In far too many Christian couples, the husband has his areas of ministry involvement and the wife has hers…while they make arrangements between them to make sure the kids are watched while mom and dad are off doing “their” ministry (see #3).  Of course, we all have unique gifts and should use those gifts as the Lord leads, which will often mean that husbands and wives have distinct areas of ministry involvement.  That’s right and good.  But make sure there are at least some regular ways that you’re serving Jesus as a couple, too.

5.  Spur one another on.

Unfortunately, sometimes even Christian husbands and wives can actually deter one another from absolute devotion to Jesus.  That happens for lots of different reasons which are beyond the scope of this resource, but ask yourself this question:  am I making it harder or easier for my wife/husband to be fully devoted to Jesus?

It seems to me that there are three stages to spurring one another on to full devotion to Jesus:  First is the permission stage:  give your husband/wife/child permission to be involved in Christian fellowship, accountability relationships, Bible studies, ministry opportunities, etc.  The second stage is the support stage:  make it easier for them to be involved in Kingdom things.  Offer to watch the kids for your wife/husband or take over some of your child’s household responsibilities when they conflict with particular ministry opportunities, etc. The point is to encourage their ministry involvement by actively contributing to a context in which it can happen. The third stage is the involved stage:  become an active participant in your family’s devotion to Jesus.  Ask your kids what happened at youth group or in Sunday School.  Talk to your spouse about what they learned at their Bible study and ask application-oriented questions like “How would you like to see us put that into practice as a family?”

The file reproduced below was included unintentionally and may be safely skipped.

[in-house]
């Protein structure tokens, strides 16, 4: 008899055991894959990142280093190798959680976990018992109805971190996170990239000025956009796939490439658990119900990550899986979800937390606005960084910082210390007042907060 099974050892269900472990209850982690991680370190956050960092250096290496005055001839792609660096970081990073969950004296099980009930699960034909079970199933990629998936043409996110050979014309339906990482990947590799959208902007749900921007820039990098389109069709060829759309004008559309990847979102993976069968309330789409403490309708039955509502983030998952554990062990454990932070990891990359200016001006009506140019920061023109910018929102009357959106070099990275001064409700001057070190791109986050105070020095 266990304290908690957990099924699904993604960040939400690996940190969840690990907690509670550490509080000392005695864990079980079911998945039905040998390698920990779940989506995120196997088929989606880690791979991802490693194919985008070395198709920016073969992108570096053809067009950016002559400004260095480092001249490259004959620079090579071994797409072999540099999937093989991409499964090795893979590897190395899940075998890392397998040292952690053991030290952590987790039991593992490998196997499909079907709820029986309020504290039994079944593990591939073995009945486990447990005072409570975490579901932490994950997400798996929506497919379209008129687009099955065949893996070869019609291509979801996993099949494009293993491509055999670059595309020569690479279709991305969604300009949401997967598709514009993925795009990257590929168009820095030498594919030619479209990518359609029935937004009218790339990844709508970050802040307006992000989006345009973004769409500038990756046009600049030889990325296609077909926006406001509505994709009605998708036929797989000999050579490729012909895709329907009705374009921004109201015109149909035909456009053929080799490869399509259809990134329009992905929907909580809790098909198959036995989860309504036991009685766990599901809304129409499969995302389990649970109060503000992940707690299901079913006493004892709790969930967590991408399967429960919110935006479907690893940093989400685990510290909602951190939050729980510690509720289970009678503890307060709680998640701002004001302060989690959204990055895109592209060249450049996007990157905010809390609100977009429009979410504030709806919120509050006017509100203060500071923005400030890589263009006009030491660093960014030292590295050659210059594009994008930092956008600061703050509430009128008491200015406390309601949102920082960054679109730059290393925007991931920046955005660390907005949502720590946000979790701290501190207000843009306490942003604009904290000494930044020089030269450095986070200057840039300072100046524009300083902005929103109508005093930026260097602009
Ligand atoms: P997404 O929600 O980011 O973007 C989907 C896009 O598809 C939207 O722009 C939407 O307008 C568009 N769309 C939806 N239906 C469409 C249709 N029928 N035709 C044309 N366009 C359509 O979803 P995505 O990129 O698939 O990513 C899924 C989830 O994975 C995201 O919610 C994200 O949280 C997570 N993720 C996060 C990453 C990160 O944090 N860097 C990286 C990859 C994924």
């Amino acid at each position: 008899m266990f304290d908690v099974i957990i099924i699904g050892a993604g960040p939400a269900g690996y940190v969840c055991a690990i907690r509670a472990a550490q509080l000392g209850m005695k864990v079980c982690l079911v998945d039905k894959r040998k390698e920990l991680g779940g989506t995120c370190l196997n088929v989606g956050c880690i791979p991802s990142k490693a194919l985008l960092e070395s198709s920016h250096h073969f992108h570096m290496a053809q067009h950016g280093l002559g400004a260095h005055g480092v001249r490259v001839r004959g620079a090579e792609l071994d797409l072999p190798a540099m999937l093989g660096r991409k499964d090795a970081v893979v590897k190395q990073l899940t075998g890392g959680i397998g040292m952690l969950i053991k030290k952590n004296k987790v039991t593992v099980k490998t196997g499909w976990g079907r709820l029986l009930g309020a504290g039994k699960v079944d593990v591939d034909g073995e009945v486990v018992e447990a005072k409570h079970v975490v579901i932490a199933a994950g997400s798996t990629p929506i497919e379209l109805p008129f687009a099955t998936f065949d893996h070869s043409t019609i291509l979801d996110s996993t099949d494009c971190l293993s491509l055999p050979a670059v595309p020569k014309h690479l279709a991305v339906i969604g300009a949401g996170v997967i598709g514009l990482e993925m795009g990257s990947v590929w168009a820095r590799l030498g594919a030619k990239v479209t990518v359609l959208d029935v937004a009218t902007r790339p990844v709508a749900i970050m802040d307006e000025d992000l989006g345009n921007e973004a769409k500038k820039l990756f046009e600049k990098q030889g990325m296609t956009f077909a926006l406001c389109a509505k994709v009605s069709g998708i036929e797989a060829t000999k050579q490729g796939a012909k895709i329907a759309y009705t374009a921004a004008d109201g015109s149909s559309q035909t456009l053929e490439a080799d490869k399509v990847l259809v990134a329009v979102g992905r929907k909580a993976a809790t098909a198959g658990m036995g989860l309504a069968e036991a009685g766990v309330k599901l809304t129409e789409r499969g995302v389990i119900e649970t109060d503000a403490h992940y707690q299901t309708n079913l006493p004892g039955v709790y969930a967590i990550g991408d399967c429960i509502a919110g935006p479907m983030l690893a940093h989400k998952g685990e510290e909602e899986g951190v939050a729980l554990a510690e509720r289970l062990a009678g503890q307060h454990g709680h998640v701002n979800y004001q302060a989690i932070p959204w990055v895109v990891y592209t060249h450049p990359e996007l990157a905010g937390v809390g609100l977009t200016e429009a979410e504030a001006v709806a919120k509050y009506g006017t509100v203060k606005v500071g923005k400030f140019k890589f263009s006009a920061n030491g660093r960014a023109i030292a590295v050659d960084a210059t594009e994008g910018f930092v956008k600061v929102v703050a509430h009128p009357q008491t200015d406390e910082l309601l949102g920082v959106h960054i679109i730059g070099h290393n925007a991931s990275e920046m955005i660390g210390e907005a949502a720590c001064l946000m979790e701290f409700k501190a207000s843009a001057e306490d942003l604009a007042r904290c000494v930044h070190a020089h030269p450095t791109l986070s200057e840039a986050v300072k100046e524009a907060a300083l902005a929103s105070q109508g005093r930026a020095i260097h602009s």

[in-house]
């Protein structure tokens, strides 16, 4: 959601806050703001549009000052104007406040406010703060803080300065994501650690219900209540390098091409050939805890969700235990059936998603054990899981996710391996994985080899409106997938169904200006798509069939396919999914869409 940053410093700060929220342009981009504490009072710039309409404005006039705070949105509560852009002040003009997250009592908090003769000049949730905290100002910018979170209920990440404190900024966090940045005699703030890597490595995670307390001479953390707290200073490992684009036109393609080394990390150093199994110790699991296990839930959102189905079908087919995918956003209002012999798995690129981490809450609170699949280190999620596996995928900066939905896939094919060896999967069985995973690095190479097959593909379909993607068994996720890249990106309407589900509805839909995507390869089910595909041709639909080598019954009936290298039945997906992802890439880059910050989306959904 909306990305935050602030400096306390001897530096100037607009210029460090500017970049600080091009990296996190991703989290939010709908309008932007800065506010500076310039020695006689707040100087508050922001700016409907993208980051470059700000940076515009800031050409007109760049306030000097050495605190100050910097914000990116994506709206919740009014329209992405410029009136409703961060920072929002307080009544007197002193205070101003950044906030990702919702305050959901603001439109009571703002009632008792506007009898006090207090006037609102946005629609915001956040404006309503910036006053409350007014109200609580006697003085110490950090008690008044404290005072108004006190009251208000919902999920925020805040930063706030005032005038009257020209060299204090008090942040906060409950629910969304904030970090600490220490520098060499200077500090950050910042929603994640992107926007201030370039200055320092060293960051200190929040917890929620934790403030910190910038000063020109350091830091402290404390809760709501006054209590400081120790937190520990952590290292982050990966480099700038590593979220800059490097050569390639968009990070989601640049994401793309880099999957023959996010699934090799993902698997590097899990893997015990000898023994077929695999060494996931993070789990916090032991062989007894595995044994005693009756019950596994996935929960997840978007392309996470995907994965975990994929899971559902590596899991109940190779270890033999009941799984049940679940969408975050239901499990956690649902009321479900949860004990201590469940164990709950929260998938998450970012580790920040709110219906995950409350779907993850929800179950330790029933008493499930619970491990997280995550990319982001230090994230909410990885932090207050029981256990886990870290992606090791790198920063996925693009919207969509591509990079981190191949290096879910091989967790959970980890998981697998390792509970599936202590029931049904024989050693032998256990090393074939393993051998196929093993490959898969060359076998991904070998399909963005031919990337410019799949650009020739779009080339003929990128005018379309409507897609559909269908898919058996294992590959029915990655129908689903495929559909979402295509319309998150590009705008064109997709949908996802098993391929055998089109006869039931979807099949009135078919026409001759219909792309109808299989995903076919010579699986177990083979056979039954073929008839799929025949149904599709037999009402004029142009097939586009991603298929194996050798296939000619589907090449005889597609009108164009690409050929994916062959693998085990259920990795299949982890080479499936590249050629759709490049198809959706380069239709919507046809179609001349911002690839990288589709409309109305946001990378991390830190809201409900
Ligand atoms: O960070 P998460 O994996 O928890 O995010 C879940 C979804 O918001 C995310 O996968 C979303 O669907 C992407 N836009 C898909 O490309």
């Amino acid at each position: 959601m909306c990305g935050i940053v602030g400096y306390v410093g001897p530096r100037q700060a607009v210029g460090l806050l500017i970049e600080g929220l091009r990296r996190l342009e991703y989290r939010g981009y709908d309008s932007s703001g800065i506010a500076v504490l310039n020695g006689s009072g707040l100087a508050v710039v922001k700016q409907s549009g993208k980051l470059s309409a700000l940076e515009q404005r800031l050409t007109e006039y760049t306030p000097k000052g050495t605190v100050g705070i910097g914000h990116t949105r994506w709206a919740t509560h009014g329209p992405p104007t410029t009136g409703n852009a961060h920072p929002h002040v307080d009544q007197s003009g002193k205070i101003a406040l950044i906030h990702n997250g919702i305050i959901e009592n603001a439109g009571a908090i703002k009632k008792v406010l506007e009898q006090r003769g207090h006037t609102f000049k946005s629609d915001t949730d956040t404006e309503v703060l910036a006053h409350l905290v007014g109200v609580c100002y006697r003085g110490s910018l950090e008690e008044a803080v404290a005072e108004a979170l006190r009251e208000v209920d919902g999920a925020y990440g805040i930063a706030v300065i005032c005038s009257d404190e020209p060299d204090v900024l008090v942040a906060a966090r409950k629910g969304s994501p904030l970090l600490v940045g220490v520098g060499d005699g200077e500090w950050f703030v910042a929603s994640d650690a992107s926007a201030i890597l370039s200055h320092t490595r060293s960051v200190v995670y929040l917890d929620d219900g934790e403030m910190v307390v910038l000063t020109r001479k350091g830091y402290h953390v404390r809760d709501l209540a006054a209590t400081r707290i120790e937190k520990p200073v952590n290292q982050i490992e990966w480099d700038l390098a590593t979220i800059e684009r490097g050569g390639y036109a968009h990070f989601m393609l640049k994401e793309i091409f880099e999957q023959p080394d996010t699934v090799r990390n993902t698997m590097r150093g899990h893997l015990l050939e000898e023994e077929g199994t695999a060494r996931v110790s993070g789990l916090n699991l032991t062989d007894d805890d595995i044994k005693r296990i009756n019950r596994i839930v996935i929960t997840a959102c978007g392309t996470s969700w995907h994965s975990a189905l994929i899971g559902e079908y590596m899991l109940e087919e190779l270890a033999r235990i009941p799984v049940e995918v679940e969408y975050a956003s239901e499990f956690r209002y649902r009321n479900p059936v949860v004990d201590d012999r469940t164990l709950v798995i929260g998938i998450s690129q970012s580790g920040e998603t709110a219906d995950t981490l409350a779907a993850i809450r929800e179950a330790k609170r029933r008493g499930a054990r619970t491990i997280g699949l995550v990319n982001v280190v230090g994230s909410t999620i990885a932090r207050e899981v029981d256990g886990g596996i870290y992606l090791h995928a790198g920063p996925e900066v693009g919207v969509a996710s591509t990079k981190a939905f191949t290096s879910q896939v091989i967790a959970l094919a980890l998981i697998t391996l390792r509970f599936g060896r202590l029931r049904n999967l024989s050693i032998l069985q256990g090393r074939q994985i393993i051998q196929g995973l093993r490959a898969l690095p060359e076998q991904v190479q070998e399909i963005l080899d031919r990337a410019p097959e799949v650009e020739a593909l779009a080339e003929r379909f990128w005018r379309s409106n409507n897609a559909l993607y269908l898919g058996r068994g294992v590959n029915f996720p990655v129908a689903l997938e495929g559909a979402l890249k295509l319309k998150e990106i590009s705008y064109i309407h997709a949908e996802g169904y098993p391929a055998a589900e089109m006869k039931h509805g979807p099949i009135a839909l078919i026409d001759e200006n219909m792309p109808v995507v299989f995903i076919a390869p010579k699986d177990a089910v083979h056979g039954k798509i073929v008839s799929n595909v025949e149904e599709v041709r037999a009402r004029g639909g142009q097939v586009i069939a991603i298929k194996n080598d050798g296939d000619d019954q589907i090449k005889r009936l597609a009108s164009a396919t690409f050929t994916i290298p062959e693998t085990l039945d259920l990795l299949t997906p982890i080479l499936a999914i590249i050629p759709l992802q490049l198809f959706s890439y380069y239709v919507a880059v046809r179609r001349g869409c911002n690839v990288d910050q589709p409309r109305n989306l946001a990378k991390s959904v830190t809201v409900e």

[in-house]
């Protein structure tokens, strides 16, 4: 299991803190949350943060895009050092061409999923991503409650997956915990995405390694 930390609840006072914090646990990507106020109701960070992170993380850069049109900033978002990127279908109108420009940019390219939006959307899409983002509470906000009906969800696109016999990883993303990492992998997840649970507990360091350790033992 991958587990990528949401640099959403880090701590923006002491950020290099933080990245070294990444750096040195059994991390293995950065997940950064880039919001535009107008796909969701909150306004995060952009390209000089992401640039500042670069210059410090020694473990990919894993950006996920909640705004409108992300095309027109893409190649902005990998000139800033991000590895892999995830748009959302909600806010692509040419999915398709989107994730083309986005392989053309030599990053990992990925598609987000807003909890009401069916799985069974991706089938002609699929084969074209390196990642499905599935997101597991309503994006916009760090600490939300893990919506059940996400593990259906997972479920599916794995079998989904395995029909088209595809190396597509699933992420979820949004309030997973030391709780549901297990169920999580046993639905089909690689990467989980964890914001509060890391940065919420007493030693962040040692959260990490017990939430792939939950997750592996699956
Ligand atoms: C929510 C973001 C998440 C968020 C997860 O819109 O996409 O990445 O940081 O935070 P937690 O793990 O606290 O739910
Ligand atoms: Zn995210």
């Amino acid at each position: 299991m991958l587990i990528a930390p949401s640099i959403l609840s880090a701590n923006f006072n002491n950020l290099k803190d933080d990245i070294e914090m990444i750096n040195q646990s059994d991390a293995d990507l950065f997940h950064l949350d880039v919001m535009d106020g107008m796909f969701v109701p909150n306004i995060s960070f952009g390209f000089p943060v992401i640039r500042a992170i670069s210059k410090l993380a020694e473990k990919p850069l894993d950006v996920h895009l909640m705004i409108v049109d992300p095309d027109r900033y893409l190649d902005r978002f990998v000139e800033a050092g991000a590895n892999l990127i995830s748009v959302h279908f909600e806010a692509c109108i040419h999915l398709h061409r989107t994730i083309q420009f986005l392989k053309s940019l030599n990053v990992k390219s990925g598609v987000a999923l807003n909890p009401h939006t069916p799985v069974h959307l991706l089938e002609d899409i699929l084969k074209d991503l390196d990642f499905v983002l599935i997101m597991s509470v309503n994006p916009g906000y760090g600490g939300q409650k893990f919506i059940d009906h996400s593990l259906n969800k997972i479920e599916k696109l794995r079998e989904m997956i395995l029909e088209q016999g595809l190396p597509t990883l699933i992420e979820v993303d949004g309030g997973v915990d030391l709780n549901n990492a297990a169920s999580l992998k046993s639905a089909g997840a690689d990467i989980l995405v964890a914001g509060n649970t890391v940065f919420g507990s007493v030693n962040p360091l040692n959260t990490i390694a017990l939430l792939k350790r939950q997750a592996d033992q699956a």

6.  Let your kids go to serve God as He calls them

This one’s hard and it’s easy to be conflicted.  We love our kids and we want the best for them, but we also want to keep them safe…and near.  So on the one hand, we want our kids to love Jesus above all else and to be willing to do whatever He calls them to, but on the other hand, we don’t want our kids to experience hardship or get involved in things that will take them away from us.  Listen, those two desires are often mutually exclusive and, for the Christian, there can’t be any doubt about which desire has to be set aside.

A friend of mine has told me that she was once in a church missions service where the pastor issued an invitation for families to publically express their willingness to let their kids be missionaries.  This wasn’t a call to the kids to commit to being missionaries or a call to families to go put their kids on a plane anytime soon.  It was just a call to parents to be willing to let their kids go to the mission field if that’s what God called them to.  Of the several hundred people there, only three parents were able to express that willingness.

If you want to cultivate a family dynamic that encourages rather than discourages loyalty to Jesus above all else, you have to be willing to let your kids go wherever God leads...even if it’s a way from you for a time.  So tell your kids that you’re willing to let them go wherever God calls.  Better still, encourage them to seek God’s will and even look for ways to spur them on in their pursuit of Him.  But whatever you do, don’t hold so tightly to your children that you create the very context in which your kids have to choose between loyalty to Jesus and loyalty to you. 

 

Now, obviously, there’s a lot more that could be said on this subject.  We’re barely scratching the surface here, but you see the basic idea:  loyalty to Jesus will rarely cause a conflict within a family if the family itself is devoted to Him above all else, but this is something that we have to intentionally develop. I’d love to see your other ideas for creating Kingdom-minded families, so use the comment box below to share them!

 

1 POST COMMENT

Leave a Reply

1 Comments
  • May 2, 2014

    Good stuff Craig. Russ has always been a big support of my serving by watching my girls pitching in at times. Your article made me more thankful for him.
    Letting my daughter head off to missions was an easier thought for me before she was born. Now that she’s here, I desire those opportunities, but they also scare me.

    shelleyh
    Reply